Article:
Sony’s Restaurants Must Change Name
BALTIMORE (AP) _ A Filipino immigrant who operates four restaurants called ″Sony’s,″ after her nickname, has lost a fight with Sony Corp. and must change the name of her businesses.
Sony Corp., the giant Japanese electronics firm, filed a $2.9 million trademark infringement suit against Resureccion ″Sony″ Florendo for her use of ″Sony’s″ as a restaurant name.
Ms. Florendo said she has used the nickname ″Sony″ for most of her 51 years and that it has been common in the Philippines for decades.
But in a consent decree released Monday in federal court, she agreed to change her establishments to ″Sony Florendo’s.″ The name change must appear on menus, napkins, stationery and advertisements by Aug. 19, and on external signs by February.
By March 19, 1991, she must remove her nickname from all signs and advertising.
In exchange, Sony Corp. agreed to drop its lawsuit charging that Ms. Florendo’s use of her nickname on her small Filipino-Asian restaurants constituted ″willful infringement and acts of unfair competition,″ that diminished the value of the corporation’s worldwide trademark.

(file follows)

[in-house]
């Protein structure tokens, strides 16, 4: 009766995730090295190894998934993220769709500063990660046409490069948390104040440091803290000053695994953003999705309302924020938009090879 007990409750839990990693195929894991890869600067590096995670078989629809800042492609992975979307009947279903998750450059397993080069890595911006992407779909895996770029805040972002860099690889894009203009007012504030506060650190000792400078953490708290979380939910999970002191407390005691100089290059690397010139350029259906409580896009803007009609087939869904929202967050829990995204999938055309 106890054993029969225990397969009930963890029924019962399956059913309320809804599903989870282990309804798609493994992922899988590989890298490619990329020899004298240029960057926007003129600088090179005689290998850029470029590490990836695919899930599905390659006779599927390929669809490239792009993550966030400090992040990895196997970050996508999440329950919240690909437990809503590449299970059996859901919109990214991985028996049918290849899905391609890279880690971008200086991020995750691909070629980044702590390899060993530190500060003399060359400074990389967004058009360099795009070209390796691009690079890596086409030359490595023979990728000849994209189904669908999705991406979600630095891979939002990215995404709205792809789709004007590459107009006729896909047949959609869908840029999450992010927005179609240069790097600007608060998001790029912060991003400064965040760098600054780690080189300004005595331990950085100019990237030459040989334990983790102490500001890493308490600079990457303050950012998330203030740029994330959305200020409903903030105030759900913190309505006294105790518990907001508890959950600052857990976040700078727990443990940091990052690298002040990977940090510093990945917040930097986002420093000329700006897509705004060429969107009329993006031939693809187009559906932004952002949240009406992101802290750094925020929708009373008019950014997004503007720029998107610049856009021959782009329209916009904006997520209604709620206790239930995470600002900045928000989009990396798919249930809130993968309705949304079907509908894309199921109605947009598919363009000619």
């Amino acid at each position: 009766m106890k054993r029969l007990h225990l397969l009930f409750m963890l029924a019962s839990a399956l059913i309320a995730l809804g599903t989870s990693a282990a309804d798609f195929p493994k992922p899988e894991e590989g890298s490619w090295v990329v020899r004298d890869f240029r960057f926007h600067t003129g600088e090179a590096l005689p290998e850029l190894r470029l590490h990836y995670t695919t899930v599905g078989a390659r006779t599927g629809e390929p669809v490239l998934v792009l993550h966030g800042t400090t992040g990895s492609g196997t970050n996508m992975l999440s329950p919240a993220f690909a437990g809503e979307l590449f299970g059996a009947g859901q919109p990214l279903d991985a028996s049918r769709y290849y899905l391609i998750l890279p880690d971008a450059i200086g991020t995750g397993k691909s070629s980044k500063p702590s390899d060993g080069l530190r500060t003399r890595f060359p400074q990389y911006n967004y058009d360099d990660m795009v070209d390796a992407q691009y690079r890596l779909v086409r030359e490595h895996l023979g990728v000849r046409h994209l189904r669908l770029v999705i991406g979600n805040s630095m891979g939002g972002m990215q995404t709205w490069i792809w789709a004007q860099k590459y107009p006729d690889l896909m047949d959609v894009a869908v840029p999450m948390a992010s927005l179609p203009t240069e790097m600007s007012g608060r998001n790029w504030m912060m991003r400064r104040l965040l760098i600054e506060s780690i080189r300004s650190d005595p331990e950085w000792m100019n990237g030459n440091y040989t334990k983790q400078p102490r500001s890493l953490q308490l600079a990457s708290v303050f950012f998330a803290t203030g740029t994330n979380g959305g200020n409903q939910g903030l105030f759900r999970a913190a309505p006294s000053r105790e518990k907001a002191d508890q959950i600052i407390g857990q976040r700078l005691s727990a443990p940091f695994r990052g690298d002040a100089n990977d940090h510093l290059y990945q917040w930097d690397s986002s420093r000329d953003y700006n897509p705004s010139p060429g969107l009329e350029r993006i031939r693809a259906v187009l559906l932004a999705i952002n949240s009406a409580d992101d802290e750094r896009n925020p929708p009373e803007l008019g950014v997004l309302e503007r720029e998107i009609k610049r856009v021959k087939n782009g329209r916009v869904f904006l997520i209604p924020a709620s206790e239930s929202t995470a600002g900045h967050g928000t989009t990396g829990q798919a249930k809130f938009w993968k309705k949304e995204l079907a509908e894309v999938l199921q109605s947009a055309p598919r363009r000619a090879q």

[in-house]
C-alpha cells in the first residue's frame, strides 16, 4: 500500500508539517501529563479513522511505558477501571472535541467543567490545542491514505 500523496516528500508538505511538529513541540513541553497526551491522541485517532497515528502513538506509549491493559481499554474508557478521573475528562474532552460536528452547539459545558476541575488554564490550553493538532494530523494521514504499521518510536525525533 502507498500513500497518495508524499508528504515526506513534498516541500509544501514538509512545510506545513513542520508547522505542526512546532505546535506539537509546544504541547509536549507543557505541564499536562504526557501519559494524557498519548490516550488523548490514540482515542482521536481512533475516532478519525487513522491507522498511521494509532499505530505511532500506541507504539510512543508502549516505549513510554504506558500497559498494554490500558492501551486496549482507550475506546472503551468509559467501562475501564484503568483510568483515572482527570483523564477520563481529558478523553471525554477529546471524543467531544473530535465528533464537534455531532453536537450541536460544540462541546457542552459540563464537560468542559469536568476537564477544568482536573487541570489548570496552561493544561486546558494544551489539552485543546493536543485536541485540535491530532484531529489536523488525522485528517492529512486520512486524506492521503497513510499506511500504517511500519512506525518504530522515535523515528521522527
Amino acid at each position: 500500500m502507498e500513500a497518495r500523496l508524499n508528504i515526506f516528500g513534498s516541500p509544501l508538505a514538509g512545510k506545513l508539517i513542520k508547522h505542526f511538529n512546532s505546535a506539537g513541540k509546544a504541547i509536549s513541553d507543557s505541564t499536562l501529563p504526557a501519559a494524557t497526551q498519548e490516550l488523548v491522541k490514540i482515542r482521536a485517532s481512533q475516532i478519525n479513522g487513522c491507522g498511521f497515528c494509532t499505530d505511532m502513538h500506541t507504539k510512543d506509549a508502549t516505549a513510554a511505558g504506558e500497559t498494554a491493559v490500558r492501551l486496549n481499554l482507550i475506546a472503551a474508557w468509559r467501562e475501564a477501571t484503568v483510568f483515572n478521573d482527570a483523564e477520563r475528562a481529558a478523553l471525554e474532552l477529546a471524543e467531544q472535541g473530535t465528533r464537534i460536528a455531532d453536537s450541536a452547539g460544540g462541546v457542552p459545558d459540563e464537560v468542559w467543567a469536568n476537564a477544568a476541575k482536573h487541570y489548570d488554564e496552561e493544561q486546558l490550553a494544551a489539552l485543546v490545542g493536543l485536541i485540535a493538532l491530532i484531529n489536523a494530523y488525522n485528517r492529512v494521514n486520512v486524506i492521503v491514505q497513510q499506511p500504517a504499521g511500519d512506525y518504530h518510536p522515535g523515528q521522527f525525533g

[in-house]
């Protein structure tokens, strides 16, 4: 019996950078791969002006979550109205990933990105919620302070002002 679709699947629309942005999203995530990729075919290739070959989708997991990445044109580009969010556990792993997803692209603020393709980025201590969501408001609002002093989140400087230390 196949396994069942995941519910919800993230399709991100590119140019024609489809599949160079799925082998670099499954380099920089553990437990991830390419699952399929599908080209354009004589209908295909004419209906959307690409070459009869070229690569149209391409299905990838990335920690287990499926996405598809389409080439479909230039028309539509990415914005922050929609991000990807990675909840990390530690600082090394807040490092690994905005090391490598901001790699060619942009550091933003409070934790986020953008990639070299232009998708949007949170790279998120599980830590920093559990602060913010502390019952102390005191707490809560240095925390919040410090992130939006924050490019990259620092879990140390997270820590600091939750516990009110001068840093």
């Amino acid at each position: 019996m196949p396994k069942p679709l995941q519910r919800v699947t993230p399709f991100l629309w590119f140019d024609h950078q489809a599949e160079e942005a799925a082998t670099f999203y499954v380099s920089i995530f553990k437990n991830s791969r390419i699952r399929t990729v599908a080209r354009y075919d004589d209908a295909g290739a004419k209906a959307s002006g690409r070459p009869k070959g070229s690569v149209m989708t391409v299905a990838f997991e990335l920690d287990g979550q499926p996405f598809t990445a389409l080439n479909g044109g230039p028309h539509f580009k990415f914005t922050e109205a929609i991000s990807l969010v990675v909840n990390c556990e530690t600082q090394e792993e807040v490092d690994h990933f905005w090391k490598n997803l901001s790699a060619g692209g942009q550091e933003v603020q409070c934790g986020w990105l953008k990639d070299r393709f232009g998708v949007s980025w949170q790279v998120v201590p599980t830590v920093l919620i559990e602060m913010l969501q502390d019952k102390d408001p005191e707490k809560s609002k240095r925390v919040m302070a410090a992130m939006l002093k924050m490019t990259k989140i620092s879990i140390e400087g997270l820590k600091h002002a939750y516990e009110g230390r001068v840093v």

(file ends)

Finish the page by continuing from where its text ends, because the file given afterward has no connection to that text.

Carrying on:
The company had argued when it filed suit last November that it has been using its trademark name since 1955 and that Ms. Florendo had been using her name on restaurants only since 1976.
Sony Corp. has now acknowledged that Ms. Florendo, her husband and business partners ″acted in good faith when they adopted and used the name ‘Sony’s’ in connection with their restaurant businesses.″
Ms. Florendo says that when she signed the settlement ″I was emotionally distraught, my work was affected. People wished me luck, but the end of this is the law. Who can support me, support all these court appearances?″
Sony Corp.’s New York attorney, Ned W. Branthover said, ″We think it’s a fair and reasonable settlement. I was under the impression she agreed to it because she thought it was fair and reasonable.″
Ms. Florendo says she lacked the money to fight any further.
″All I was asking was to let my name survive,″ she said.